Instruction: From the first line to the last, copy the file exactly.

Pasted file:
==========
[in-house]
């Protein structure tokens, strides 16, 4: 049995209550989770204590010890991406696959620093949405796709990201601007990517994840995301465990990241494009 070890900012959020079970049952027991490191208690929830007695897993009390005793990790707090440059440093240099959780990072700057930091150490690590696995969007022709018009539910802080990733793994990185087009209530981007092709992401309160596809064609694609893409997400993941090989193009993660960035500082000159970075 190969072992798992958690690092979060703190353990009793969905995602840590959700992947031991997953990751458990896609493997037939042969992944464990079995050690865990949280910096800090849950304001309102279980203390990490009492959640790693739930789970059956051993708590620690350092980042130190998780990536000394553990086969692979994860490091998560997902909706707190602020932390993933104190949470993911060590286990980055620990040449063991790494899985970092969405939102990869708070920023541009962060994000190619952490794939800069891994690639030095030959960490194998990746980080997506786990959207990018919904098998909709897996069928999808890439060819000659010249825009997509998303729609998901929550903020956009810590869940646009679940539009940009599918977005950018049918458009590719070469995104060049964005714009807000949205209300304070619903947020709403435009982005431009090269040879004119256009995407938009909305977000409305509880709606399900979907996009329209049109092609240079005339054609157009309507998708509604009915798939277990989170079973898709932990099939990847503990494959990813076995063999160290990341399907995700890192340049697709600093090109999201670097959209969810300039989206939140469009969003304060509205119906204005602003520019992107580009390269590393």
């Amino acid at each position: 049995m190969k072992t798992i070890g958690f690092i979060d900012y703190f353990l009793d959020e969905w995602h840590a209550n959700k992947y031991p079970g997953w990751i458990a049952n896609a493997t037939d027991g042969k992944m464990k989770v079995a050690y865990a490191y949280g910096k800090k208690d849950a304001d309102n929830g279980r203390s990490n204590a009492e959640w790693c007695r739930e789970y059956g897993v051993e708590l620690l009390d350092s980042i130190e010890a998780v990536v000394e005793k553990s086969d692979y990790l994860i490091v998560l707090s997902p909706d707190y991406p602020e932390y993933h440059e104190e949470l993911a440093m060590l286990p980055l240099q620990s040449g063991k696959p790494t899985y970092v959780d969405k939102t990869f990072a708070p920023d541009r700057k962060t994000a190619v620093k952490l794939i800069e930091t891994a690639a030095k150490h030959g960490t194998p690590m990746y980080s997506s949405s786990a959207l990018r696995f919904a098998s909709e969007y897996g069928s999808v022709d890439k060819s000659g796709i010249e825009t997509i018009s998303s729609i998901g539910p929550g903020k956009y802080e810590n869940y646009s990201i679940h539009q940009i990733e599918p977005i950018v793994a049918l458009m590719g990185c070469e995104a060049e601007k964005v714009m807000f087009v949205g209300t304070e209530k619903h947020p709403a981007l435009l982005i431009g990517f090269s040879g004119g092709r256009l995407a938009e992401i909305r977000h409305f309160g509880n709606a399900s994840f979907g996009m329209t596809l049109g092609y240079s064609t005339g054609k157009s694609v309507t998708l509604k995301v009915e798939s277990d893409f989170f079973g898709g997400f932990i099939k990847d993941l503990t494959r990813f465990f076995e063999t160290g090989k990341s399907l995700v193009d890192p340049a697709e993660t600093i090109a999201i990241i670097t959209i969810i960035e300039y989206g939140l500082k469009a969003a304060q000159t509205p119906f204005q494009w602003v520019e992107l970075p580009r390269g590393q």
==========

[in-house]
């Protein structure tokens, strides 16, 4: 049995209550989770204590010890991406696959620093949405796709990201601007990517994840995301465990990241494009 070890900012959020079970049952027991490191208690929830007695897993009390005793990790707090440059440093240099959780990072700057930091150490690590696995969007022709018009539910802080990733793994990185087009209530981007092709992401309160596809064609694609893409997400993941090989193009993660960035500082000159970075 190969072992798992958690690092979060703190353990009793969905995602840590959700992947031991997953990751458990896609493997037939042969992944464990079995050690865990949280910096800090849950304001309102279980203390990490009492959640790693739930789970059956051993708590620690350092980042130190998780990536000394553990086969692979994860490091998560997902909706707190602020932390993933104190949470993911060590286990980055620990040449063991790494899985970092969405939102990869708070920023541009962060994000190619952490794939800069891994690639030095030959960490194998990746980080997506786990959207990018919904098998909709897996069928999808890439060819000659010249825009997509998303729609998901929550903020956009810590869940646009679940539009940009599918977005950018049918458009590719070469995104060049964005714009807000949205209300304070619903947020709403435009982005431009090269040879004119256009995407938009909305977000409305509880709606399900979907996009329209049109092609240079005339054609157009309507998708509604009915798939277990989170079973898709932990099939990847503990494959990813076995063999160290990341399907995700890192340049697709600093090109999201670097959209969810300039989206939140469009969003304060509205119906204005602003520019992107580009390269590393």
């Amino acid at each position: 049995m190969k072992t798992i070890g958690f690092i979060d900012y703190f353990l009793d959020e969905w995602h840590a209550n959700k992947y031991p079970g997953w990751i458990a049952n896609a493997t037939d027991g042969k992944m464990k989770v079995a050690y865990a490191y949280g910096k800090k208690d849950a304001d309102n929830g279980r203390s990490n204590a009492e959640w790693c007695r739930e789970y059956g897993v051993e708590l620690l009390d350092s980042i130190e010890a998780v990536v000394e005793k553990s086969d692979y990790l994860i490091v998560l707090s997902p909706d707190y991406p602020e932390y993933h440059e104190e949470l993911a440093m060590l286990p980055l240099q620990s040449g063991k696959p790494t899985y970092v959780d969405k939102t990869f990072a708070p920023d541009r700057k962060t994000a190619v620093k952490l794939i800069e930091t891994a690639a030095k150490h030959g960490t194998p690590m990746y980080s997506s949405s786990a959207l990018r696995f919904a098998s909709e969007y897996g069928s999808v022709d890439k060819s000659g796709i010249e825009t997509i018009s998303s729609i998901g539910p929550g903020k956009y802080e810590n869940y646009s990201i679940h539009q940009i990733e599918p977005i950018v793994a049918l458009m590719g990185c070469e995104a060049e601007k964005v714009m807000f087009v949205g209300t304070e209530k619903h947020p709403a981007l435009l982005i431009g990517f090269s040879g004119g092709r256009l995407a938009e992401i909305r977000h409305f309160g509880n709606a399900s994840f979907g996009m329209t596809l049109g092609y240079s064609t005339g054609k157009s694609v309507t998708l509604k995301v009915e798939s277990d893409f989170f079973g898709g997400f932990i099939k990847d993941l503990t494959r990813f465990f076995e063999t160290g090989k990341s399907l995700v193009d890192p340049a697709e993660t600093i090109a999201i990241i670097t959209i969810i960035e300039y989206g939140l500082k469009a969003a304060q000159t509205p119906f204005q494009w602003v520019e992107l970075p580009r390269g590393q």